Do you remember your first diet? I’ve tried so many different ways to restrict my eating since middle school, that I’ve lost count. The unfortunate truth is that the average woman tries 16 diets in her lifetime. How did we get to a place of needing so much help in order to perform one of the most basic human activities?

As babies, we know when we are hungry and intuitively stop eating when we are full.  But then society’s incessant pressure to be thin disrupts our innate sense of hunger and satiety, so we don’t even recognize our body’s own signals anymore. Cycles of restriction, emotional eating, and guilt repeat again and again; it’s time to return to where it all began, to what we knew upon entering the world.

Eating mindfully, in tune with, and honoring, your natural cues,  is much healthier, especially during stressful times, like the  holidays, when there can be a lot of expectations around food. 

Here are a few ways to get back in touch with your mind and body and create a practice of self-care over the coming weeks of celebration.

1. Remove the Word DIET From Your Vocabulary

First: Give yourself permission to have control over your body and what you eat. Don’t let Aunt Susie force a second helping of mashed potatoes on you if you’re fully satisfied with what you’ve already eaten. And on the opposite end, if you want a piece of pumpkin pie, have it and enjoy every single bite.

2. Get in Tune With Your Body’s Signals

Look for signs of hunger and fullness. Is your stomach growling, or do you lose concentration when you get hungry? You probably need to eat! Once you notice your body’s messages, go ahead and eat until you feel full. Many people don’t realize they’re full until they’re past that point into discomfort. The key is to slow down and take mental note of how you feel after every few bites. Often when you pay this much attention, you may realize you don’t actually like snacks you’ve mindlessly finished a whole bag of before. As well, the mind takes 20 minutes to catch up and register satiety, so slowing down the process will help you get in tune with those signals.  

Another key is to avoid waiting until you’re ravenous to eat, and make sure to keep some snacks handy. If you’re a chronic dieter, it might take some time for these signals to become clear. Most importantly, be patient and kind with yourself. You’re doing your best and your best takes time.

3. Remember That Food Doesn’t Have Morals

Food does not make you a good or bad person. We often tell ourselves we’re “bad” for eating dessert, even in celebration, and are hooked in by marketing tactics of foods labeled “guilt-free.” Rather than placing value on your food, focus on how it makes you really feel, releasing yourself from guilt and being honest with yourself, and savor it slowly. Try chewing for longer than you’re used to and think about how everything tastes, smells, feels on your tongue, sits in your stomach, etc.

Are you enjoying all of those sensations?  This part of the process teaches you to really appreciate what you’re eating. If you’re enjoying it mindfully, it’s nourishing to you in some way, whether it’s nutritionally or mentally, and that’s always good regardless of calories.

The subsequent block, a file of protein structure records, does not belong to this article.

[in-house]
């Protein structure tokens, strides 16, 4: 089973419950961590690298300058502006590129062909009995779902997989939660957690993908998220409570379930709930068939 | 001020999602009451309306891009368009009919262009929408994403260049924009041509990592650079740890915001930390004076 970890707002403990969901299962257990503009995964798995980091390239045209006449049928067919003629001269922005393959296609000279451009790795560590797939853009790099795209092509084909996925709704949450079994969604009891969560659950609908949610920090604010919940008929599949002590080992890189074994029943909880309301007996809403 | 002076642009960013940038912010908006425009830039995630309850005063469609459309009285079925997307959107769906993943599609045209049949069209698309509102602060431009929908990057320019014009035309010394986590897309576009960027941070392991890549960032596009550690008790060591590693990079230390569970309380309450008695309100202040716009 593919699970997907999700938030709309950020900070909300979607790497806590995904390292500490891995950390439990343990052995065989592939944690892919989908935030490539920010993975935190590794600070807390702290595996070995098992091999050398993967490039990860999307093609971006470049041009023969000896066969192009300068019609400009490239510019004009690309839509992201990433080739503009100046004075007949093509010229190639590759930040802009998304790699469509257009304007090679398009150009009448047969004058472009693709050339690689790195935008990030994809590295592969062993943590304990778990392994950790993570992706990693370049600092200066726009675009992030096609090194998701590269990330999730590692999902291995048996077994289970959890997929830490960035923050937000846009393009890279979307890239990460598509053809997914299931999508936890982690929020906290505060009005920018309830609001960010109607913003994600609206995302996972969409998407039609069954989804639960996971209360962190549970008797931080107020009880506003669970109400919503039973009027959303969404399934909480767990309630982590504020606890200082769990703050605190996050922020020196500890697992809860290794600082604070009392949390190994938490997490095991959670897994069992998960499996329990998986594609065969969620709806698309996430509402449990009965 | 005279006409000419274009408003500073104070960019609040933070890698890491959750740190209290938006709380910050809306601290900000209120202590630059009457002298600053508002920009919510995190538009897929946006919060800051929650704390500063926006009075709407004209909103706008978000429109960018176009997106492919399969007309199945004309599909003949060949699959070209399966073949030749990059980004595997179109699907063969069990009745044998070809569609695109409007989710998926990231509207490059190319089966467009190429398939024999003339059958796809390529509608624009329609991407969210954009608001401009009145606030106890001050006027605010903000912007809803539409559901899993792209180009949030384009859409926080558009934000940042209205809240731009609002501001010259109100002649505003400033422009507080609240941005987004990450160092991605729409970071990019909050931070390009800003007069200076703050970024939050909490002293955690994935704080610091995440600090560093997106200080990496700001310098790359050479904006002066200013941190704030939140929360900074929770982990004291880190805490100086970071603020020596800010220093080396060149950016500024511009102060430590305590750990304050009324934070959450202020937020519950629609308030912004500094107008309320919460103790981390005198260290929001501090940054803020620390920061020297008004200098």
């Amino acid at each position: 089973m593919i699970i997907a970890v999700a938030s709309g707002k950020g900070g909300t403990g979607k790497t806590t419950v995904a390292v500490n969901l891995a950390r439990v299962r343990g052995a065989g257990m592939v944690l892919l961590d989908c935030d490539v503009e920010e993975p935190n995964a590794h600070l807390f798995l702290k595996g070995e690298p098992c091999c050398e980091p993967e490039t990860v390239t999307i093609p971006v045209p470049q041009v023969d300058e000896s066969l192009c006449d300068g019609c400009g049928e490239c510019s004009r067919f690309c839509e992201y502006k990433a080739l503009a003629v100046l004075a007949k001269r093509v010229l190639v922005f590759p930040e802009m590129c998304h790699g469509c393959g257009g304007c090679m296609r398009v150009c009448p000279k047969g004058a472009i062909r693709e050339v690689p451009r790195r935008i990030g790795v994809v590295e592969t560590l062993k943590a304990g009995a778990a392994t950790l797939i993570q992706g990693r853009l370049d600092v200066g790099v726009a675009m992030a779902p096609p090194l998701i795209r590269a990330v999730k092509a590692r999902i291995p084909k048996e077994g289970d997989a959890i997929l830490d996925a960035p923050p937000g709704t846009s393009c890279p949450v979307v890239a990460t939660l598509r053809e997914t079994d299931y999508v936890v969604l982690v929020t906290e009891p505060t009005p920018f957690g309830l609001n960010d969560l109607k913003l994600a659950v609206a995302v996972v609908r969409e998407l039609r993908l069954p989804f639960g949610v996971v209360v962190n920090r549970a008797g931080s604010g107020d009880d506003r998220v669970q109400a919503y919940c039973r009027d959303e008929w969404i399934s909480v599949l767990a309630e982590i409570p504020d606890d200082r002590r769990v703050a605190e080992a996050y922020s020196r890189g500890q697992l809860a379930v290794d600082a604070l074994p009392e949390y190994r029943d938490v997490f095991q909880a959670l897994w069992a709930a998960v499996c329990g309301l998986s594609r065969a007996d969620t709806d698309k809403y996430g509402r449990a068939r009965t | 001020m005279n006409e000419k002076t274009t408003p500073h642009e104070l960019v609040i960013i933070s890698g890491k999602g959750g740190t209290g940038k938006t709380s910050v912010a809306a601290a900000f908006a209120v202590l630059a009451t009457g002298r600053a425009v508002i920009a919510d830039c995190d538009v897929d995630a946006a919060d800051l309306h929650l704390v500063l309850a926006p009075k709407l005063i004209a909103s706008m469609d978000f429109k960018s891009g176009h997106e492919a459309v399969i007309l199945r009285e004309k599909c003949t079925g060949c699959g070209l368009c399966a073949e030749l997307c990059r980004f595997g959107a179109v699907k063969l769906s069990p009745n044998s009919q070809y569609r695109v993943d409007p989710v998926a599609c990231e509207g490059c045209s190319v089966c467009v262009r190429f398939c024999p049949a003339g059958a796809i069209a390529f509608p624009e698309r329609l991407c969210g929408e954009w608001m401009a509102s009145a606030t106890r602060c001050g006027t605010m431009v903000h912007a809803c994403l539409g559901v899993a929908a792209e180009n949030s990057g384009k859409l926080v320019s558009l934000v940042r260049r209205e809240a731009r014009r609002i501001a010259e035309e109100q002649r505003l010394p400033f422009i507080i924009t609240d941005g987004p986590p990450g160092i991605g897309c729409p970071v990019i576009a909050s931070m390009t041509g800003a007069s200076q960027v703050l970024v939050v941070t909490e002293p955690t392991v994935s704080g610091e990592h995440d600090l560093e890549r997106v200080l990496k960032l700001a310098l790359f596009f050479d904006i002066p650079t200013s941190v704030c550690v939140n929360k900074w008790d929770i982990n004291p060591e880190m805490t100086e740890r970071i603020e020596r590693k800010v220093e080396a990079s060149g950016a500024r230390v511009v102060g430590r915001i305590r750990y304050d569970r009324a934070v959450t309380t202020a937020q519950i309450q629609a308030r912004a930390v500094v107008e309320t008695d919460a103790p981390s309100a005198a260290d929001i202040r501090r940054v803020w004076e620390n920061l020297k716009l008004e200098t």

We can get caught up talking and laughing with family at the holiday table and forget this aspect, so consider making it a group activity to appreciate the food together. Talk about the aromas and textures and flavors; share what you love about the meal and get others to join in. 

4. Acknowledge Your Emotions

As a holistic nutrition coach, I find there’s always an external factor that’s influencing eating decisions beyond true desire. I take a look at what else is going on in my clients’ lives that may be contributing to their complicated relationship with food. Perhaps instead of being hungry, you may actually be bored, angry, anxious, lonely, or trying to distract yourself from something. Ask yourself if your body is sending signs that it needs food or is the desire to eat coming from somewhere else?

This is where self-care comes in. Make a list of things you love to do for yourself, whether it’s a walk outside, a warm candle-lit bath, reading in your comfy chair, spending time with a friend, etc. If you acknowledge that you’re not actually hungry, channel your energy into one of these habits. And who knows, maybe you just really do want to eat a cookie!

5. Be Kind to Yourself

Learning to eat mindfully is never a perfect process. Make sure to pay attention to your inner dialogue. We talk to ourselves all day long whether we realize it or not, and negative self-talk can run rampant. Try to notice when you’re saying things to yourself that you’d never say to a friend, and put a positive spin on those thoughts. 

I have my clients share their negative emotions and help them reframe these feelings. Did you eat until you felt uncomfortable today? Rather than labeling this as a personal failure, look at it as a greater lesson. It’s okay, by exceeding your comfort level, you’ve learned something new about your limits that you can put into tomorrow’s work. Success!

The great thing about this process is that we have several opportunities every day to work on these habits, so there’s no need to be so hard on yourself if things don’t go the way you planned. Take each experience as a chance to grow and honor your relationship with yourself, as you gain a deeper knowledge and love for your being that will last longer than any diet fad ever will.

 

Kristen Ciccolini is a food writer and plant-based nutrition coach based in Boston. She is focused on nutrition education and teaches busy women how to incorporate healthy habits into their everyday cooking. When she’s not nerding out over food, you can find her upside down in a yoga class or right side up at a rock show. Follow her on Twitter @kciccolini.